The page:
Terry Rawlings
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Alien and Blade Runner editor Terry Rawlings passes away at 85

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Apr 24, 2019

The editor who cut two of the most iconic movies in sci-fi history has died. Terry Rawlings, who worked as an editor with director Ridley Scott on Alien, Blade Runner, and Legend, has passed away at the age of 85, according to the Hollywood Reporter. Rawlings died Tuesday (April 23) of heart failure at his home in Hertfordshire, England.

Among Rawlings' other genre-related credits were the controversial horror outing The Sentinel (1977), the animated version of the classic fantasy Watership Down (1978), David Fincher's feature directorial debut Alien 3 (1992), Pierce Brosnan's debut as James Bond in GoldenEye (1995), the TV spy spinoff The Saint (1997), and the sci-fi thriller The Core (2003).

But his work on Scott's two sci-fi milestones, Alien and Blade Runner, is what genre fans will remember best. Rawlings started his career as a sound editor, which is the job Scott initially offered him on Alien. But Rawlings had bigger ideas.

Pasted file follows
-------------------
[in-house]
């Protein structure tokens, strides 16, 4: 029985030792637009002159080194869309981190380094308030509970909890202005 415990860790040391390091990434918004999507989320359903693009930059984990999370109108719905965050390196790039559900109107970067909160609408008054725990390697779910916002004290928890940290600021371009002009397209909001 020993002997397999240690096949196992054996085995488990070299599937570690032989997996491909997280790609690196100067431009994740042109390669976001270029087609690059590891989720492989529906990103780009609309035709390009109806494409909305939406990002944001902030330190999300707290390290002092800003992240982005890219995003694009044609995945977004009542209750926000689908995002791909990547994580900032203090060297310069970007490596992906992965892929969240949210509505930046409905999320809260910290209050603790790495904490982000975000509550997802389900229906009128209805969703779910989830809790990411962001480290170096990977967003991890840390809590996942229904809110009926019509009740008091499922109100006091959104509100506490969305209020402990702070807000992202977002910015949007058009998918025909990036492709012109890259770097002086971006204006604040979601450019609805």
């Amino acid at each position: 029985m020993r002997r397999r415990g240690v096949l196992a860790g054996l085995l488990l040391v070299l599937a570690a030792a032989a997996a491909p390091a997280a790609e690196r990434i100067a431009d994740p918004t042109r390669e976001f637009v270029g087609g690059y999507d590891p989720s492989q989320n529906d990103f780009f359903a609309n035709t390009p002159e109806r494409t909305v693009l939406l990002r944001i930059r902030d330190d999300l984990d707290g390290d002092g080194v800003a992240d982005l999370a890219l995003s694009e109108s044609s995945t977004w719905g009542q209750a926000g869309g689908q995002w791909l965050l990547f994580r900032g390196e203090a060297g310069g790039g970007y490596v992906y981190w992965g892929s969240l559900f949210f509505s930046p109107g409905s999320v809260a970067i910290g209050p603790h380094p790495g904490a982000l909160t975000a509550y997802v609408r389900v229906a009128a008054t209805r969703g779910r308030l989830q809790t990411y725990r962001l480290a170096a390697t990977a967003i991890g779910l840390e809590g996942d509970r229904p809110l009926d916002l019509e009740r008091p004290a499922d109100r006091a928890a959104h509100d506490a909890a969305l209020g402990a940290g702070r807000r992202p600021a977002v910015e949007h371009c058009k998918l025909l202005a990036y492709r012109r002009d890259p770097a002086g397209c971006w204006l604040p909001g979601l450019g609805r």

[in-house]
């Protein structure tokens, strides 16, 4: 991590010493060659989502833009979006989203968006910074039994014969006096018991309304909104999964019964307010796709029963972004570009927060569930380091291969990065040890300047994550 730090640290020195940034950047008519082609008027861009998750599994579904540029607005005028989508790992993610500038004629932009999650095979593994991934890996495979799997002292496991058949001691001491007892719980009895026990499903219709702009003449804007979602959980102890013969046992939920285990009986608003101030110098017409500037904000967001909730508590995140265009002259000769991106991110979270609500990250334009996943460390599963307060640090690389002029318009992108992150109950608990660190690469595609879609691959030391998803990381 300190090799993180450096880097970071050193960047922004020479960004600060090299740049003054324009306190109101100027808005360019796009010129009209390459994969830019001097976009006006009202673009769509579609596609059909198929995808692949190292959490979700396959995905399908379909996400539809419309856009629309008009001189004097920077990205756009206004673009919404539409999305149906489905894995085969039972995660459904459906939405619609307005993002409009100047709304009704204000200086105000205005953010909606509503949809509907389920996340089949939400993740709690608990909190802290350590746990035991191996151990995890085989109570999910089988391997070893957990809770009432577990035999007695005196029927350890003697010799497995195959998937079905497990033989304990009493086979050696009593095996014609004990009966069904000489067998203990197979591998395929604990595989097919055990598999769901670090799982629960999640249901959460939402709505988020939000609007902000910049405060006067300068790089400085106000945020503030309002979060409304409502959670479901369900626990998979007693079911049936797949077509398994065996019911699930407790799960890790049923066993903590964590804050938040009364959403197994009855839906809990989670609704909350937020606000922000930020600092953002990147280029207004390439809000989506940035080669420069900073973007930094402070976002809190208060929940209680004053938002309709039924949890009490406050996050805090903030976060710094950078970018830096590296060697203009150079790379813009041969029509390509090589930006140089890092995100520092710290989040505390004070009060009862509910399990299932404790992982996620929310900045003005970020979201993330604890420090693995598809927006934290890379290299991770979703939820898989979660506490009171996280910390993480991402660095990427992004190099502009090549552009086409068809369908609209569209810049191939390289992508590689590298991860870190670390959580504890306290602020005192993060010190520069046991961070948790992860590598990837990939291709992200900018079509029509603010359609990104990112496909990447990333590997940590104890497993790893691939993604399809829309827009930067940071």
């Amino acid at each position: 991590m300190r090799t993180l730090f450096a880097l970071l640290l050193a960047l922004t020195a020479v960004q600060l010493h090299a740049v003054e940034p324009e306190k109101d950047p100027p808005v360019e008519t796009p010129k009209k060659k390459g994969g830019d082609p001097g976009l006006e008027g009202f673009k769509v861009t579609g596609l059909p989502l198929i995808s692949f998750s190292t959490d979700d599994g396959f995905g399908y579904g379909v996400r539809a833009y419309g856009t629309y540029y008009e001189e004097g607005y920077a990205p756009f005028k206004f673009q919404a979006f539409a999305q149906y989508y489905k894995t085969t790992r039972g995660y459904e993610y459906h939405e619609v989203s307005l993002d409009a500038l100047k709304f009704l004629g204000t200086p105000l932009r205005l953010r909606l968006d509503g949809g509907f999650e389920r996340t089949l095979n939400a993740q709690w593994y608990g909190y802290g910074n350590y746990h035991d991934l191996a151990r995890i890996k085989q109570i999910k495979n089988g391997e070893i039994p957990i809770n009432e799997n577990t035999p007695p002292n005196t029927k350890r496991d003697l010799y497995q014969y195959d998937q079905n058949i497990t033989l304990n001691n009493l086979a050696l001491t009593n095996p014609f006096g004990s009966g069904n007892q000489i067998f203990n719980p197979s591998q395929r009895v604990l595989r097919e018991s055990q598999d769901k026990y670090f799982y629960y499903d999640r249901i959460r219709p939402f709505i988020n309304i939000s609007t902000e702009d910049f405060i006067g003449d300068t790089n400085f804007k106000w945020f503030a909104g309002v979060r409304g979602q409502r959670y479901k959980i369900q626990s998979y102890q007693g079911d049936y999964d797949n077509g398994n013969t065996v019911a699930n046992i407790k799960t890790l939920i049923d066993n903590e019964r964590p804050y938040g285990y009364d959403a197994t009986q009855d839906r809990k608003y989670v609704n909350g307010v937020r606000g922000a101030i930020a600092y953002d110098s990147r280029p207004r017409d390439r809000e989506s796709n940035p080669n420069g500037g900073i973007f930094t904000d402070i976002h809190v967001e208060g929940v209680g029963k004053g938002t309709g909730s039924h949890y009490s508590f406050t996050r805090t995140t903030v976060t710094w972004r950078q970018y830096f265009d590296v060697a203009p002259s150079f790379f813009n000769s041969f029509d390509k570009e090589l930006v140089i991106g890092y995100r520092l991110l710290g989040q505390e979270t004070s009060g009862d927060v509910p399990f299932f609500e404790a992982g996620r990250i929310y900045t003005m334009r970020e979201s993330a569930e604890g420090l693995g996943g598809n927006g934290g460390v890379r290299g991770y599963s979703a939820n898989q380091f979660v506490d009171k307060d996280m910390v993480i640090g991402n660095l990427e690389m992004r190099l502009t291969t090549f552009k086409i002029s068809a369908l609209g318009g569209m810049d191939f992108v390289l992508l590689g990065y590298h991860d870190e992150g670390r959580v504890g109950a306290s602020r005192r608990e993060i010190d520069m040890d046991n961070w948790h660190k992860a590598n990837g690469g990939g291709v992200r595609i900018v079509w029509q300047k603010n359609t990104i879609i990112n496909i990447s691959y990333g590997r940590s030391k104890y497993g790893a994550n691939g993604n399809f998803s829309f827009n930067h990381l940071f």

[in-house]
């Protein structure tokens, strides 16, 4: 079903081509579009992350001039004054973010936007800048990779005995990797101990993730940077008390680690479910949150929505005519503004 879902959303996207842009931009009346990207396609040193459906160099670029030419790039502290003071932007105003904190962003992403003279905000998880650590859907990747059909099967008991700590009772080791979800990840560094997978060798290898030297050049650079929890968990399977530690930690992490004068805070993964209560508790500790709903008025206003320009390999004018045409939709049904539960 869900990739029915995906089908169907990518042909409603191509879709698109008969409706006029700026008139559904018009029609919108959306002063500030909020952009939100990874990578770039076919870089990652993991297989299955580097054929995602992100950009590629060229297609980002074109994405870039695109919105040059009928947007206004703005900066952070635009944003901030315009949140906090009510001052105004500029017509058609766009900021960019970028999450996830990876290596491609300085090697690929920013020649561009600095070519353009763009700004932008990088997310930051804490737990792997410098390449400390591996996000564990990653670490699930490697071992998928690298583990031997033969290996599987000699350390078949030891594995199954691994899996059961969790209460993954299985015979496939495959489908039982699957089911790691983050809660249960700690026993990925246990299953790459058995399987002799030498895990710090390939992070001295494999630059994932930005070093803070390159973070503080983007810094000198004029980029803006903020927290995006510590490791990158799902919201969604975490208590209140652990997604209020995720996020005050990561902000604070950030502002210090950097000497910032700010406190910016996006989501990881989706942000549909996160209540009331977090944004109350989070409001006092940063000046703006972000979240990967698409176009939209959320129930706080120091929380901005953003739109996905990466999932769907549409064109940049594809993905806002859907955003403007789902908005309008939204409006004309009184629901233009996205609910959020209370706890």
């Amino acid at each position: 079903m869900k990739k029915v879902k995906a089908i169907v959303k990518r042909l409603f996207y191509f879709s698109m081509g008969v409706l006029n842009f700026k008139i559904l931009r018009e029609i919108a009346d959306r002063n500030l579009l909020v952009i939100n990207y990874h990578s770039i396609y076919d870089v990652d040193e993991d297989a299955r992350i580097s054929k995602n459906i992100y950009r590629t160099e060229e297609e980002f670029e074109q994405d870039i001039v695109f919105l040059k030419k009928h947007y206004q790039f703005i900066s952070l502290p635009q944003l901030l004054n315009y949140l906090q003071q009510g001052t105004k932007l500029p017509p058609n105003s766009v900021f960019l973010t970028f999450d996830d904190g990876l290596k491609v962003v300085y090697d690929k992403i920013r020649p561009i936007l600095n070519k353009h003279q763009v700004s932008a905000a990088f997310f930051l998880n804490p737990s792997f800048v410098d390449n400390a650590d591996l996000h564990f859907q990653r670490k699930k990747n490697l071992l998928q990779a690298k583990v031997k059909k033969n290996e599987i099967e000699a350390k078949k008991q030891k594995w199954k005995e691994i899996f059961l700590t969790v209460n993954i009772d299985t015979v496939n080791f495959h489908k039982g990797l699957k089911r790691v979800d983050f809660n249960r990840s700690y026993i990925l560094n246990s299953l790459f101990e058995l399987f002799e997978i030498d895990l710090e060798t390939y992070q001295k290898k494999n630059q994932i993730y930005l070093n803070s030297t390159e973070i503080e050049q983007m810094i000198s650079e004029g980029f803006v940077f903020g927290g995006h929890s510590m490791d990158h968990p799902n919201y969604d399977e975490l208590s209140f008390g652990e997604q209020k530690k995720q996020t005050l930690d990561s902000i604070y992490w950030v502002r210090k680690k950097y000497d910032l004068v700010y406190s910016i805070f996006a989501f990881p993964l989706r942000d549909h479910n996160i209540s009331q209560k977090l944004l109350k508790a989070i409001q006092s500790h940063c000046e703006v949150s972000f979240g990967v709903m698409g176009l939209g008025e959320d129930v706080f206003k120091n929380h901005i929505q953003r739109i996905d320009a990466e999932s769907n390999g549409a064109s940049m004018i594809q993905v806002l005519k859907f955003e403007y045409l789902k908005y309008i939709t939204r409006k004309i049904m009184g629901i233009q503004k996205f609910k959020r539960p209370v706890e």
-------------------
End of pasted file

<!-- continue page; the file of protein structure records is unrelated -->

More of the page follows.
"I said I didn't want to do the sound, I wanted to cut the picture!" he recalled in a 2012 interview, adding, "We never left the cutting room ever — it was like we were working 24 hours a day to get the film done, and it was just a fantastic exercise in how to frighten someone to death."

Rawlings faced greater challenges on Blade Runner, starting with his actual credit. Because he was not a member of the American editors' union, he was billed as "supervising editor" even though he says he was "the only editor." He was also not allowed to work on the Warner Bros. lot, cutting the film in a hotel room instead.

On top of that, Blade Runner went through multiple cuts before its release as the studio struggled to find a version that the execs thought would work with mainstream audiences. Rawlings recalled, "When it was first taken to America, it was with no commentary, and it ended with (Harrison Ford and Sean Young) going through the doors. And when we ran it over there, people were saying, 'We don't understand it.' Nobody understood it to start with, it was so ahead of its time."

Rawlings was not pleased with the voiceover and happier ending that were initially added to the movie, saying, "I think it's great when the door closes. You make up your own mind. They're not going off holding hands in a car, which was dreadful." Fans ever since have agreed, with Scott's "director's cut" becoming the official version of the movie.

Rawlings is survived by his wife of 59 years, Louise, and two of the greatest landmarks in sci-fi cinematic history.

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